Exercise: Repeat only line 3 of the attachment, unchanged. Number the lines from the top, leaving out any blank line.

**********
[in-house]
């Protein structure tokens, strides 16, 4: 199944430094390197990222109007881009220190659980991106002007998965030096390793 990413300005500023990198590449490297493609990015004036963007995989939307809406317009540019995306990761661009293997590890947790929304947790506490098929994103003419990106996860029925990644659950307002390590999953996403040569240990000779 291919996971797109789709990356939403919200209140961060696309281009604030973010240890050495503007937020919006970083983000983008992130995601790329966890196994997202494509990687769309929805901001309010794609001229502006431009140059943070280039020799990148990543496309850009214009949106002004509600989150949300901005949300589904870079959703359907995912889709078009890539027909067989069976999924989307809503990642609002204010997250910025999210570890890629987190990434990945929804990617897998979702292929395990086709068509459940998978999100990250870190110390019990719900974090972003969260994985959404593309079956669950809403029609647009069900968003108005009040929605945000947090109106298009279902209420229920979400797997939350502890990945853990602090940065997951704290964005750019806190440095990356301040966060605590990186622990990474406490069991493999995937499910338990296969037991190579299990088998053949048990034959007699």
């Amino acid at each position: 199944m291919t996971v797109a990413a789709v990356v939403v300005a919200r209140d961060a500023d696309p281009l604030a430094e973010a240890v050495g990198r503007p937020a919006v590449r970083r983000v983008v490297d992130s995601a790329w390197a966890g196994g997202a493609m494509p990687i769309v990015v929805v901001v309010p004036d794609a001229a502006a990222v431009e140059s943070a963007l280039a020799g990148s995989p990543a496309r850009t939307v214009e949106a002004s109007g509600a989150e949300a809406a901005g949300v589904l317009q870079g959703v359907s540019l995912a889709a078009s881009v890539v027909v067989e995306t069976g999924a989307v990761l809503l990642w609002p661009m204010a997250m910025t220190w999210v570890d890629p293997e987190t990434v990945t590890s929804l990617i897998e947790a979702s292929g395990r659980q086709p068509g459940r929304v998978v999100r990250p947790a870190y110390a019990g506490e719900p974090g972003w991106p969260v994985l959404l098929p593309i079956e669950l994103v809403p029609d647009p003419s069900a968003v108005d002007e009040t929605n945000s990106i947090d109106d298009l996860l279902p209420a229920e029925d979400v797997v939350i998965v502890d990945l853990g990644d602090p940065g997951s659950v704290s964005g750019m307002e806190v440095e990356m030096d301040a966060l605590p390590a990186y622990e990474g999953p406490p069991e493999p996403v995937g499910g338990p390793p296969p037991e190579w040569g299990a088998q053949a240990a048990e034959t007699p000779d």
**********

């Amino acid at each position: 199944m291919t996971v797109a990413a789709v990356v939403v300005a919200r209140d961060a500023d696309p281009l604030a430094e973010a240890v050495g990198r503007p937020a919006v590449r970083r983000v983008v490297d992130s995601a790329w390197a966890g196994g997202a493609m494509p990687i769309v990015v929805v901001v309010p004036d794609a001229a502006a990222v431009e140059s943070a963007l280039a020799g990148s995989p990543a496309r850009t939307v214009e949106a002004s109007g509600a989150e949300a809406a901005g949300v589904l317009q870079g959703v359907s540019l995912a889709a078009s881009v890539v027909v067989e995306t069976g999924a989307v990761l809503l990642w609002p661009m204010a997250m910025t220190w999210v570890d890629p293997e987190t990434v990945t590890s929804l990617i897998e947790a979702s292929g395990r659980q086709p068509g459940r929304v998978v999100r990250p947790a870190y110390a019990g506490e719900p974090g972003w991106p969260v994985l959404l098929p593309i079956e669950l994103v809403p029609d647009p003419s069900a968003v108005d002007e009040t929605n945000s990106i947090d109106d298009l996860l279902p209420a229920e029925d979400v797997v939350i998965v502890d990945l853990g990644d602090p940065g997951s659950v704290s964005g750019m307002e806190v440095e990356m030096d301040a966060l605590p390590a990186y622990e990474g999953p406490p069991e493999p996403v995937g499910g338990p390793p296969p037991e190579w040569g299990a088998q053949a240990a048990e034959t007699p000779d």